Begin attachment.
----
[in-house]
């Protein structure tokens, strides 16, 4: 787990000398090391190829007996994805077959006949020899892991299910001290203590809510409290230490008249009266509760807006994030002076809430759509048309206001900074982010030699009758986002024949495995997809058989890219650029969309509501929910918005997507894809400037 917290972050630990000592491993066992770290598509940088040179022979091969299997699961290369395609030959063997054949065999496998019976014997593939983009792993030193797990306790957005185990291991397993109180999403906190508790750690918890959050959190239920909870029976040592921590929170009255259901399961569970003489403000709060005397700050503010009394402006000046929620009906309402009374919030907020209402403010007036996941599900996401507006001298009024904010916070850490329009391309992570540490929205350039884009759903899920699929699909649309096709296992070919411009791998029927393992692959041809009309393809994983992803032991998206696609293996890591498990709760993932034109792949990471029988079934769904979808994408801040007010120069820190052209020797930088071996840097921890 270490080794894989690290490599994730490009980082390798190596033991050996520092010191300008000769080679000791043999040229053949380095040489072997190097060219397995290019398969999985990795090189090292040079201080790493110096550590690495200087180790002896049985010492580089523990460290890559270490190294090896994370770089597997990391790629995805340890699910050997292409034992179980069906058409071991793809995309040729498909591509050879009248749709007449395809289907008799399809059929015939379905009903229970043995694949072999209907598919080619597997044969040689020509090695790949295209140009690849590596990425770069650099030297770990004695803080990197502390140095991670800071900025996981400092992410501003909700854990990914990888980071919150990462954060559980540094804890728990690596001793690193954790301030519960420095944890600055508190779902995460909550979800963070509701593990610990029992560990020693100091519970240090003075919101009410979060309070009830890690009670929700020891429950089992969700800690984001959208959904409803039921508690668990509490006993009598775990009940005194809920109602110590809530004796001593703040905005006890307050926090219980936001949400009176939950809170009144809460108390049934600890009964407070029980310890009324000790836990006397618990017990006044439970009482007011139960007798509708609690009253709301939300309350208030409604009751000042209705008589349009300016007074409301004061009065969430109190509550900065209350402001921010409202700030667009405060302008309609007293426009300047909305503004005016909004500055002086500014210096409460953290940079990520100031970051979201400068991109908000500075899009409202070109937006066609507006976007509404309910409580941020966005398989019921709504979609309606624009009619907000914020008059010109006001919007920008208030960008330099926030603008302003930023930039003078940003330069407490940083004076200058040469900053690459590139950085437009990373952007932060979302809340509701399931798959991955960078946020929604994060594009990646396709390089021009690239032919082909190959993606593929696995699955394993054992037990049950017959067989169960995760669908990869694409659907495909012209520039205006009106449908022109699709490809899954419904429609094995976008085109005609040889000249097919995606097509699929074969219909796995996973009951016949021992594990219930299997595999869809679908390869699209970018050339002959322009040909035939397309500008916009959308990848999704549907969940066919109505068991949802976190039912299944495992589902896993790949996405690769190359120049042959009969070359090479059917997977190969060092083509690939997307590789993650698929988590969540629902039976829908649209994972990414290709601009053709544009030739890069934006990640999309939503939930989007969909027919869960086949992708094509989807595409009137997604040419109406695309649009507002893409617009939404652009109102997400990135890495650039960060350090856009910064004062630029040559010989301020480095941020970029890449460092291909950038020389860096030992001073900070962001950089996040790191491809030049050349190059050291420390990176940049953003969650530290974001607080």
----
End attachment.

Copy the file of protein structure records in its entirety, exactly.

[in-house]
């Protein structure tokens, strides 16, 4: 787990000398090391190829007996994805077959006949020899892991299910001290203590809510409290230490008249009266509760807006994030002076809430759509048309206001900074982010030699009758986002024949495995997809058989890219650029969309509501929910918005997507894809400037 917290972050630990000592491993066992770290598509940088040179022979091969299997699961290369395609030959063997054949065999496998019976014997593939983009792993030193797990306790957005185990291991397993109180999403906190508790750690918890959050959190239920909870029976040592921590929170009255259901399961569970003489403000709060005397700050503010009394402006000046929620009906309402009374919030907020209402403010007036996941599900996401507006001298009024904010916070850490329009391309992570540490929205350039884009759903899920699929699909649309096709296992070919411009791998029927393992692959041809009309393809994983992803032991998206696609293996890591498990709760993932034109792949990471029988079934769904979808994408801040007010120069820190052209020797930088071996840097921890 270490080794894989690290490599994730490009980082390798190596033991050996520092010191300008000769080679000791043999040229053949380095040489072997190097060219397995290019398969999985990795090189090292040079201080790493110096550590690495200087180790002896049985010492580089523990460290890559270490190294090896994370770089597997990391790629995805340890699910050997292409034992179980069906058409071991793809995309040729498909591509050879009248749709007449395809289907008799399809059929015939379905009903229970043995694949072999209907598919080619597997044969040689020509090695790949295209140009690849590596990425770069650099030297770990004695803080990197502390140095991670800071900025996981400092992410501003909700854990990914990888980071919150990462954060559980540094804890728990690596001793690193954790301030519960420095944890600055508190779902995460909550979800963070509701593990610990029992560990020693100091519970240090003075919101009410979060309070009830890690009670929700020891429950089992969700800690984001959208959904409803039921508690668990509490006993009598775990009940005194809920109602110590809530004796001593703040905005006890307050926090219980936001949400009176939950809170009144809460108390049934600890009964407070029980310890009324000790836990006397618990017990006044439970009482007011139960007798509708609690009253709301939300309350208030409604009751000042209705008589349009300016007074409301004061009065969430109190509550900065209350402001921010409202700030667009405060302008309609007293426009300047909305503004005016909004500055002086500014210096409460953290940079990520100031970051979201400068991109908000500075899009409202070109937006066609507006976007509404309910409580941020966005398989019921709504979609309606624009009619907000914020008059010109006001919007920008208030960008330099926030603008302003930023930039003078940003330069407490940083004076200058040469900053690459590139950085437009990373952007932060979302809340509701399931798959991955960078946020929604994060594009990646396709390089021009690239032919082909190959993606593929696995699955394993054992037990049950017959067989169960995760669908990869694409659907495909012209520039205006009106449908022109699709490809899954419904429609094995976008085109005609040889000249097919995606097509699929074969219909796995996973009951016949021992594990219930299997595999869809679908390869699209970018050339002959322009040909035939397309500008916009959308990848999704549907969940066919109505068991949802976190039912299944495992589902896993790949996405690769190359120049042959009969070359090479059917997977190969060092083509690939997307590789993650698929988590969540629902039976829908649209994972990414290709601009053709544009030739890069934006990640999309939503939930989007969909027919869960086949992708094509989807595409009137997604040419109406695309649009507002893409617009939404652009109102997400990135890495650039960060350090856009910064004062630029040559010989301020480095941020970029890449460092291909950038020389860096030992001073900070962001950089996040790191491809030049050349190059050291420390990176940049953003969650530290974001607080």